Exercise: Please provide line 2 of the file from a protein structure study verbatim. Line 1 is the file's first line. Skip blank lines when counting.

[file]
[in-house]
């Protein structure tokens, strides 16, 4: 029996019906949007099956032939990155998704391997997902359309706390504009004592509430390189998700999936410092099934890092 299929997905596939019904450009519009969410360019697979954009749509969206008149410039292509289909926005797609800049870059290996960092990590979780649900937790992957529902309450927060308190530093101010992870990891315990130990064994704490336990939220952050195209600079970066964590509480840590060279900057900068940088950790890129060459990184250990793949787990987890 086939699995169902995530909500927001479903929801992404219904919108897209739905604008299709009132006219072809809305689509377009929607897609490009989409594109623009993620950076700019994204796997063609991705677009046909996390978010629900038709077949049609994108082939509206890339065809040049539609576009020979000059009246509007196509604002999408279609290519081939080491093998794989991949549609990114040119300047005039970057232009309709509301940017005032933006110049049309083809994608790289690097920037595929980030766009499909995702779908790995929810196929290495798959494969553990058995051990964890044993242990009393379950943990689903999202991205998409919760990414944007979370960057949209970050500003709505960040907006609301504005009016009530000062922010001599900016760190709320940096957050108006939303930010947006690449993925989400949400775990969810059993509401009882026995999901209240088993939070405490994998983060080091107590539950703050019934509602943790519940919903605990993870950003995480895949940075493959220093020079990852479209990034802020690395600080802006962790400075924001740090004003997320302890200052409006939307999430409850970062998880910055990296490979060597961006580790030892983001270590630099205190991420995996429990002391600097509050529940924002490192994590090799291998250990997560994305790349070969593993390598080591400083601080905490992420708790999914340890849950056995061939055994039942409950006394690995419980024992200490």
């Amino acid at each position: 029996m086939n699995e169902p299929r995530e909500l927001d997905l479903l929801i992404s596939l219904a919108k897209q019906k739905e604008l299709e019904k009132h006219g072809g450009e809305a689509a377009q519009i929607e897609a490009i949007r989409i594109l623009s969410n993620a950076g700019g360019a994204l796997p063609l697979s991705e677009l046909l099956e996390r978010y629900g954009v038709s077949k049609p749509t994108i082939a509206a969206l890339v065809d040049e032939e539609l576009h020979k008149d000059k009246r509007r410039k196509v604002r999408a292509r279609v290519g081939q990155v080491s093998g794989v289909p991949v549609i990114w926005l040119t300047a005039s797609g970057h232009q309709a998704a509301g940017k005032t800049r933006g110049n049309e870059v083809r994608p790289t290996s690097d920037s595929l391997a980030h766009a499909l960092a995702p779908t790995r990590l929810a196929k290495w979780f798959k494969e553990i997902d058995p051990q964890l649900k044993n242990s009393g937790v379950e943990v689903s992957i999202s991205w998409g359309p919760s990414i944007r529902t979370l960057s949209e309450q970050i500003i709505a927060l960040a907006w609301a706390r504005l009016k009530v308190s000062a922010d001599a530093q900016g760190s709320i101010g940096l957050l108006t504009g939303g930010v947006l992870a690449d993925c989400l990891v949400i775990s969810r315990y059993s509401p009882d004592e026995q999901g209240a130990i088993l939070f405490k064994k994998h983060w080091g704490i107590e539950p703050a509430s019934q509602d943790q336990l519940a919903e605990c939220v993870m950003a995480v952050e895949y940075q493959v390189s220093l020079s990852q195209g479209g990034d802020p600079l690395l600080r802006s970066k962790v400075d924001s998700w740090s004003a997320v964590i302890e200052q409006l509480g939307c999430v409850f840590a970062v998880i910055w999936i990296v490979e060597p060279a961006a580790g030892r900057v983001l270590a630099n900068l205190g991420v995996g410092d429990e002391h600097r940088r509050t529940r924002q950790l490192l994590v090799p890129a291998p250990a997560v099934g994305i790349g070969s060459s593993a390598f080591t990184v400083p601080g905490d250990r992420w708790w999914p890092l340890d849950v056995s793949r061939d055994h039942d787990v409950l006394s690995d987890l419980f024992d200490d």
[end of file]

């Protein structure tokens, strides 16, 4: 029996019906949007099956032939990155998704391997997902359309706390504009004592509430390189998700999936410092099934890092 299929997905596939019904450009519009969410360019697979954009749509969206008149410039292509289909926005797609800049870059290996960092990590979780649900937790992957529902309450927060308190530093101010992870990891315990130990064994704490336990939220952050195209600079970066964590509480840590060279900057900068940088950790890129060459990184250990793949787990987890 086939699995169902995530909500927001479903929801992404219904919108897209739905604008299709009132006219072809809305689509377009929607897609490009989409594109623009993620950076700019994204796997063609991705677009046909996390978010629900038709077949049609994108082939509206890339065809040049539609576009020979000059009246509007196509604002999408279609290519081939080491093998794989991949549609990114040119300047005039970057232009309709509301940017005032933006110049049309083809994608790289690097920037595929980030766009499909995702779908790995929810196929290495798959494969553990058995051990964890044993242990009393379950943990689903999202991205998409919760990414944007979370960057949209970050500003709505960040907006609301504005009016009530000062922010001599900016760190709320940096957050108006939303930010947006690449993925989400949400775990969810059993509401009882026995999901209240088993939070405490994998983060080091107590539950703050019934509602943790519940919903605990993870950003995480895949940075493959220093020079990852479209990034802020690395600080802006962790400075924001740090004003997320302890200052409006939307999430409850970062998880910055990296490979060597961006580790030892983001270590630099205190991420995996429990002391600097509050529940924002490192994590090799291998250990997560994305790349070969593993390598080591400083601080905490992420708790999914340890849950056995061939055994039942409950006394690995419980024992200490």